Monday, November 10, 2008

The X Factor and heroes

posted by Brit, in Bryan's continued absence

Readers of Thought Experiments spend their Saturday evenings either (a) contemplating profound philosophical conundrums and turning them into esoteric poetry, or (b) in America, so you will never have heard of The X Factor.

I will therefore explain that it is a populist television programme which consumes approximately 93% of ITV's weekend schedule, and which has two aims. The first and by far the least of these aims is to find, by way of gradual, painstaking whittling, a member of the public to sing a Christmas Number One (the previous two winners have been called Leona and Leon, so by my process of logical deduction the prize will this year be won by someone called Leo. Get down the bookies now and put your mortgage on it). The second and more important of The X Factor's raisons d'etre is for a smart alec bully called Simon Cowell to humiliate a bumbling Irish porker called Louis Walsh.

But anyway, I do not intend to sneer at The X Factor any further because I come to praise it. A few months ago I visited SeaWorld in Florida, and among the many surprising and delightful things I encountered there was a reaffirmation of the US's attitude to its military servicemen. Soldiers and their families are given free entry, special reserved seats and discounts galore everywhere they go. At the beginning of the killer whale show, members of US and UK forces in the audience - "heroes" - are asked to stand. Their close-ups are projected onto the big screen and are met by a huge wall of applause - unaffected, genuine, apolitical, non-cynical.

As an Englishman witnessing this, I felt many things, and not least, shame at the way we treat our own active servicemen. In terms of the media, the BBC is the worst. Oh so good at covering the pomp and solemnity of Remembrance Sunday, where the soldiers of the Somme are sufficiently abstracted and poeticised to celebrate, the Guardianista Tristrams of BBC News have completely bought the Michael Moore line when it comes to the men and women in Iraq or Afghanistan. The notion that soldiers can be "heroes" is banished. Instead they must fall into one of only two categories: human rights abusers and prisoner torturers; or hapless idiot victims of our wicked foreign policy, uneducated and suckered into signing up.

The one comfort is that this attitude has never reflected the attitude of the general public, and it has taken The X Factor to prove it. The show's charity single is in aid of wounded servicemens' organisation Help for Heroes, it is called Hero, and it has smashed sales records for the year. Say what you like about Simon Cowell, but don't knock him for populism - the alternative is often far worse.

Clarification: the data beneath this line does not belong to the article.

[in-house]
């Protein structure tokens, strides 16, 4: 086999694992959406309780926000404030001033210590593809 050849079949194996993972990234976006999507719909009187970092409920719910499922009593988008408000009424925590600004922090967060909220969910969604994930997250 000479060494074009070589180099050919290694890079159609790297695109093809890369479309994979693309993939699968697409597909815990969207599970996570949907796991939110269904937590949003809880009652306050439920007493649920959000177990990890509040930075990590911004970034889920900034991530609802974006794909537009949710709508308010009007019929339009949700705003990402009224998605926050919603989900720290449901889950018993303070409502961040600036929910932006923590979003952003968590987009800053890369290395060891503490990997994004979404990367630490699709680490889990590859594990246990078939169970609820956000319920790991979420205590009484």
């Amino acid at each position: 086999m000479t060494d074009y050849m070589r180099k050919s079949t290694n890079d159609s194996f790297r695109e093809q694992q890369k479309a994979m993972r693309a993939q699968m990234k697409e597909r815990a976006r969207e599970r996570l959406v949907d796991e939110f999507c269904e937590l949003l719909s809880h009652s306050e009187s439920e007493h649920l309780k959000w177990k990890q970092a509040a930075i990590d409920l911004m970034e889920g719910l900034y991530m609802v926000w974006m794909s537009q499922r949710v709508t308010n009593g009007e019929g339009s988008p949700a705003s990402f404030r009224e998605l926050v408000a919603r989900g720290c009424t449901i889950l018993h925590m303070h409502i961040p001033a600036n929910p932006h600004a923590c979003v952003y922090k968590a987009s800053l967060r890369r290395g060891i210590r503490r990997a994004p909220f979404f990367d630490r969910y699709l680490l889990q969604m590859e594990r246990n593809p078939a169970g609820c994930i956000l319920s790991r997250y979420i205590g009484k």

1. I thought this thing came from the states. you live and (un)learn...

    vote for John Sergeant!

  2. Excellent post Brit.

  3. Hear hear. We've always been ambivalent about our soldiers - Kipling nailed it.
    Vote for John Sergeant!

  4. Brit, if you ever again post a link to AA Gill I will hop onto the next intercity and confront you in the loft of Bryans barn, lying there in your sleeping bag and kick your cat.
    Good post on our establishments attitude to its soldaten

    Vote for Malcolm Sargent

  5. Not a big fan of Gill then I take it, malty. Thanks, Paddy.

    Vote for Sergeant Bilko

  6. John Sergeant: more power to both his left feet.

  7. I'll stick to 'hapless idiot victims of our wicked foreign policy' thank you very much.

    Have you ever considered why we draft only males in the age of 18-21? They're the only ones with enough hormones and not enough brains that will willingly sacrifice their lives for a vague cause, but hey; they'll be heroes!

  8. Draft? Only males? And is there nobody over 21 in the forces?

    Too many funny cigarettes I think, Bob. Back in your windmill til you sober up.

  9. Sophie - did you know that that reason dogs can't dance is because they have two left feet?

    Bob - rather cynical. As Dr Johnson said, I'm one of those men who thinks meanly of himself for not having been a soldier, or not having been at sea. The majority of our soldiers are good and brave lads and lasses. I, for one, admire them.

  10. Great post, Brit, and how right you are. Michelle Obama's mission, besides raising her two girls, will be to help out the families of servicemen & women. Lord knows, they need some help. We're gonna be in for a wave of returnees with medical and mental health problems, probably lasting for decades.

    Damn G.W. for getting us into Iraq, though I do think the Afghanistan incursion was necessary. Now, if only we'd ever captured the wretch Bin Laden....

  11. So hands up anybody who would join the forces now to defend, uuhh, western civilization.

    It is a nice looking gesture to those poor people who let themselves be suckered in to join the army, that we 'support' them and honour them and proclaim them as heroes. In reality it is much more cynical then what I am saying here.

    Have you seen how the recruiters work in the US? They go to the poor areas of town and sucker those teenagers that have no better prospect. As a reward they get shot, earn little money, but therefore they get to be called heroes. If that's not cynical, I don't know what is.

  12. Oh, and I was in the army by the way. I was drafted at 18 and in my time only males were drafted.

    We also smoked funny cigarettes, but not on duty.

  13. What's wrong with nice gestures?